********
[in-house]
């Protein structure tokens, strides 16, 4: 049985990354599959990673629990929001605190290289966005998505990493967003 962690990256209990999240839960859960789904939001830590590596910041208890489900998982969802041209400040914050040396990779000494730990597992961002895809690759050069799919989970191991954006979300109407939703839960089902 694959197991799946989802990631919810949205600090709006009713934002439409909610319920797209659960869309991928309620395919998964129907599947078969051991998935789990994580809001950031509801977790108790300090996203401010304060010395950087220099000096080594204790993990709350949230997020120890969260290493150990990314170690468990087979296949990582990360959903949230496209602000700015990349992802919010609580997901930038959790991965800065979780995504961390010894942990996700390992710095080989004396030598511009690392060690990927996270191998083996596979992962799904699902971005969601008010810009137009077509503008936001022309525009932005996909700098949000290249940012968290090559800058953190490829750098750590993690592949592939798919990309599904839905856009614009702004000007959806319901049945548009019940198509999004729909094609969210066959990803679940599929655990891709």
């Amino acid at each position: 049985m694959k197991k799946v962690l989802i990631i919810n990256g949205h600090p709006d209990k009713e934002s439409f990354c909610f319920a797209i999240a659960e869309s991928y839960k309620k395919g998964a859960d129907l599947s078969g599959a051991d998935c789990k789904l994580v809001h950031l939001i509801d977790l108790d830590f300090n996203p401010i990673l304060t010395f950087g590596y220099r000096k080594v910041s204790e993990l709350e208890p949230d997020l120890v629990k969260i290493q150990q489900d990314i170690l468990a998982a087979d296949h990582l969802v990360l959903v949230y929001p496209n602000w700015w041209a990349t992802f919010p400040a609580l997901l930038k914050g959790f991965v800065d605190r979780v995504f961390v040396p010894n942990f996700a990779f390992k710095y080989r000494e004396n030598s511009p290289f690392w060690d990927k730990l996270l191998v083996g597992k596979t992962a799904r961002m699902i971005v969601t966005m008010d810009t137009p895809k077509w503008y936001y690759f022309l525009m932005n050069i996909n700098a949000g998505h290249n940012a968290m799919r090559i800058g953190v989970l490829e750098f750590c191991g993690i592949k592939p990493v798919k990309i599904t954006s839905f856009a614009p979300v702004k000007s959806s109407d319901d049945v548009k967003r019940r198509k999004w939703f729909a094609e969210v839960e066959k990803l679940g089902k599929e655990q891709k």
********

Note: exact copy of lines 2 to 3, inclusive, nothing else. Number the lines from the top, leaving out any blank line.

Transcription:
């Protein structure tokens, strides 16, 4: 049985990354599959990673629990929001605190290289966005998505990493967003 962690990256209990999240839960859960789904939001830590590596910041208890489900998982969802041209400040914050040396990779000494730990597992961002895809690759050069799919989970191991954006979300109407939703839960089902 694959197991799946989802990631919810949205600090709006009713934002439409909610319920797209659960869309991928309620395919998964129907599947078969051991998935789990994580809001950031509801977790108790300090996203401010304060010395950087220099000096080594204790993990709350949230997020120890969260290493150990990314170690468990087979296949990582990360959903949230496209602000700015990349992802919010609580997901930038959790991965800065979780995504961390010894942990996700390992710095080989004396030598511009690392060690990927996270191998083996596979992962799904699902971005969601008010810009137009077509503008936001022309525009932005996909700098949000290249940012968290090559800058953190490829750098750590993690592949592939798919990309599904839905856009614009702004000007959806319901049945548009019940198509999004729909094609969210066959990803679940599929655990891709």
């Amino acid at each position: 049985m694959k197991k799946v962690l989802i990631i919810n990256g949205h600090p709006d209990k009713e934002s439409f990354c909610f319920a797209i999240a659960e869309s991928y839960k309620k395919g998964a859960d129907l599947s078969g599959a051991d998935c789990k789904l994580v809001h950031l939001i509801d977790l108790d830590f300090n996203p401010i990673l304060t010395f950087g590596y220099r000096k080594v910041s204790e993990l709350e208890p949230d997020l120890v629990k969260i290493q150990q489900d990314i170690l468990a998982a087979d296949h990582l969802v990360l959903v949230y929001p496209n602000w700015w041209a990349t992802f919010p400040a609580l997901l930038k914050g959790f991965v800065d605190r979780v995504f961390v040396p010894n942990f996700a990779f390992k710095y080989r000494e004396n030598s511009p290289f690392w060690d990927k730990l996270l191998v083996g597992k596979t992962a799904r961002m699902i971005v969601t966005m008010d810009t137009p895809k077509w503008y936001y690759f022309l525009m932005n050069i996909n700098a949000g998505h290249n940012a968290m799919r090559i800058g953190v989970l490829e750098f750590c191991g993690i592949k592939p990493v798919k990309i599904t954006s839905f856009a614009p979300v702004k000007s959806s109407d319901d049945v548009k967003r019940r198509k999004w939703f729909a094609e969210v839960e066959k990803l679940g089902k599929e655990q891709k």